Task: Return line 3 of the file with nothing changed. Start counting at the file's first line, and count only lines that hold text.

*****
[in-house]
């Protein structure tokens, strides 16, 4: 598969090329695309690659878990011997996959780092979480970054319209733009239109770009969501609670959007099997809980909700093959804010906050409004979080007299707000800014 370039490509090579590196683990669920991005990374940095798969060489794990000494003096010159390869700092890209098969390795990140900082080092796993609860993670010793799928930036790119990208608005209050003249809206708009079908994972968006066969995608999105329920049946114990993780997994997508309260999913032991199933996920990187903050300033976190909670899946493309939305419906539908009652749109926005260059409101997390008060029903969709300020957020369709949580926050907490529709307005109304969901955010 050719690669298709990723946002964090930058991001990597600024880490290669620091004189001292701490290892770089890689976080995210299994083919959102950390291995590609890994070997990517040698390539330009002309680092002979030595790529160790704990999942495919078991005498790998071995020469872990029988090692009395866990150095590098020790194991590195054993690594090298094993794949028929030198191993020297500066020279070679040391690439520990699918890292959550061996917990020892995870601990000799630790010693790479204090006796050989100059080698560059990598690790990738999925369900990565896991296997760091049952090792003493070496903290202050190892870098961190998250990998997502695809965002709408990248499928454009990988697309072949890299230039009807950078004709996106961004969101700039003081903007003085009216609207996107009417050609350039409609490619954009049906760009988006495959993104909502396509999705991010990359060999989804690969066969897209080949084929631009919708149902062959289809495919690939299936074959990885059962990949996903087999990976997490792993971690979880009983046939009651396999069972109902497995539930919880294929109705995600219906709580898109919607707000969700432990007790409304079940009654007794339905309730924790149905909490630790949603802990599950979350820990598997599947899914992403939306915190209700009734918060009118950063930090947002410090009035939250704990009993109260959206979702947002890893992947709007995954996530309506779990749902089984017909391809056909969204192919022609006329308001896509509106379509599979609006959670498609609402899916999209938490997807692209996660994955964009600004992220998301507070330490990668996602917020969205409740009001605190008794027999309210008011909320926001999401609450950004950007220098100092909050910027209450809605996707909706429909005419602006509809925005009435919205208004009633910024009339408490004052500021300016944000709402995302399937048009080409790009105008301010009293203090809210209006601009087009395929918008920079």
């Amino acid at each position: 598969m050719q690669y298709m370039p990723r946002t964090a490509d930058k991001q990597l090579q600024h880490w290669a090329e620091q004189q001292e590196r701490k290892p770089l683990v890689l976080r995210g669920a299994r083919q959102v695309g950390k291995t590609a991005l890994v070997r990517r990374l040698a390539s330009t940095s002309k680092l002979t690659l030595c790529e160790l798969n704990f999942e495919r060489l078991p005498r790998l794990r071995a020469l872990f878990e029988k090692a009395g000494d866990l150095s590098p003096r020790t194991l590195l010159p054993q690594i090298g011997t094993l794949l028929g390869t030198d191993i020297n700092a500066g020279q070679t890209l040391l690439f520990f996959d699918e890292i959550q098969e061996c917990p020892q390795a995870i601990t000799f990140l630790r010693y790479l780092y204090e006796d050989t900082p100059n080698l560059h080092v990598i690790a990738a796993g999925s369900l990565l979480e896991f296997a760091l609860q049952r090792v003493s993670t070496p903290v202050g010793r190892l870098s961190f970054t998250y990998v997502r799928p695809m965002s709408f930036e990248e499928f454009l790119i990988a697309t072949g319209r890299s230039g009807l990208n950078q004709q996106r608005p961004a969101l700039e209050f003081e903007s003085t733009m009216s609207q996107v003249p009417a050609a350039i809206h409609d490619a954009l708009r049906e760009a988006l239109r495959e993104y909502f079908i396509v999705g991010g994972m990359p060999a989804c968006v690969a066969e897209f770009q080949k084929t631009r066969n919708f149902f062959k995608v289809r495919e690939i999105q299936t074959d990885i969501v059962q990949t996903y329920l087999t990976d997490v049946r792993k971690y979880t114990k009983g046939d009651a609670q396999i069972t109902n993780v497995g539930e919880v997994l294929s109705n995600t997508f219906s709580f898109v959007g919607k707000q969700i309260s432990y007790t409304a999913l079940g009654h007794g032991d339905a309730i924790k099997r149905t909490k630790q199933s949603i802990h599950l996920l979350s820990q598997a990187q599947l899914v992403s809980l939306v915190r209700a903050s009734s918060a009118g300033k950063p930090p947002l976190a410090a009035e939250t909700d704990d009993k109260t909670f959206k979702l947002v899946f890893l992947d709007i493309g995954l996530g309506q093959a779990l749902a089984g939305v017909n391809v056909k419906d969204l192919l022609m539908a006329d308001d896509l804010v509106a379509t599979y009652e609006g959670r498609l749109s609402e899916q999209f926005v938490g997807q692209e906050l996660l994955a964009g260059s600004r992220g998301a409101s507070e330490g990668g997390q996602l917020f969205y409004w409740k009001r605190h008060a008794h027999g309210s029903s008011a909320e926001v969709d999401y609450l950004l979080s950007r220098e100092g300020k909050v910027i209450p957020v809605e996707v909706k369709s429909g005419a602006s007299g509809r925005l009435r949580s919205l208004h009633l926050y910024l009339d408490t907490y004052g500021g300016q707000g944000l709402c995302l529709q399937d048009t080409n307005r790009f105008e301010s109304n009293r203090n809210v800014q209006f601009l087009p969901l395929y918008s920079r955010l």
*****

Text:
């Amino acid at each position: 598969m050719q690669y298709m370039p990723r946002t964090a490509d930058k991001q990597l090579q600024h880490w290669a090329e620091q004189q001292e590196r701490k290892p770089l683990v890689l976080r995210g669920a299994r083919q959102v695309g950390k291995t590609a991005l890994v070997r990517r990374l040698a390539s330009t940095s002309k680092l002979t690659l030595c790529e160790l798969n704990f999942e495919r060489l078991p005498r790998l794990r071995a020469l872990f878990e029988k090692a009395g000494d866990l150095s590098p003096r020790t194991l590195l010159p054993q690594i090298g011997t094993l794949l028929g390869t030198d191993i020297n700092a500066g020279q070679t890209l040391l690439f520990f996959d699918e890292i959550q098969e061996c917990p020892q390795a995870i601990t000799f990140l630790r010693y790479l780092y204090e006796d050989t900082p100059n080698l560059h080092v990598i690790a990738a796993g999925s369900l990565l979480e896991f296997a760091l609860q049952r090792v003493s993670t070496p903290v202050g010793r190892l870098s961190f970054t998250y990998v997502r799928p695809m965002s709408f930036e990248e499928f454009l790119i990988a697309t072949g319209r890299s230039g009807l990208n950078q004709q996106r608005p961004a969101l700039e209050f003081e903007s003085t733009m009216s609207q996107v003249p009417a050609a350039i809206h409609d490619a954009l708009r049906e760009a988006l239109r495959e993104y909502f079908i396509v999705g991010g994972m990359p060999a989804c968006v690969a066969e897209f770009q080949k084929t631009r066969n919708f149902f062959k995608v289809r495919e690939i999105q299936t074959d990885i969501v059962q990949t996903y329920l087999t990976d997490v049946r792993k971690y979880t114990k009983g046939d009651a609670q396999i069972t109902n993780v497995g539930e919880v997994l294929s109705n995600t997508f219906s709580f898109v959007g919607k707000q969700i309260s432990y007790t409304a999913l079940g009654h007794g032991d339905a309730i924790k099997r149905t909490k630790q199933s949603i802990h599950l996920l979350s820990q598997a990187q599947l899914v992403s809980l939306v915190r209700a903050s009734s918060a009118g300033k950063p930090p947002l976190a410090a009035e939250t909700d704990d009993k109260t909670f959206k979702l947002v899946f890893l992947d709007i493309g995954l996530g309506q093959a779990l749902a089984g939305v017909n391809v056909k419906d969204l192919l022609m539908a006329d308001d896509l804010v509106a379509t599979y009652e609006g959670r498609l749109s609402e899916q999209f926005v938490g997807q692209e906050l996660l994955a964009g260059s600004r992220g998301a409101s507070e330490g990668g997390q996602l917020f969205y409004w409740k009001r605190h008060a008794h027999g309210s029903s008011a909320e926001v969709d999401y609450l950004l979080s950007r220098e100092g300020k909050v910027i209450p957020v809605e996707v909706k369709s429909g005419a602006s007299g509809r925005l009435r949580s919205l208004h009633l926050y910024l009339d408490t907490y004052g500021g300016q707000g944000l709402c995302l529709q399937d048009t080409n307005r790009f105008e301010s109304n009293r203090n809210v800014q209006f601009l087009p969901l395929y918008s920079r955010l």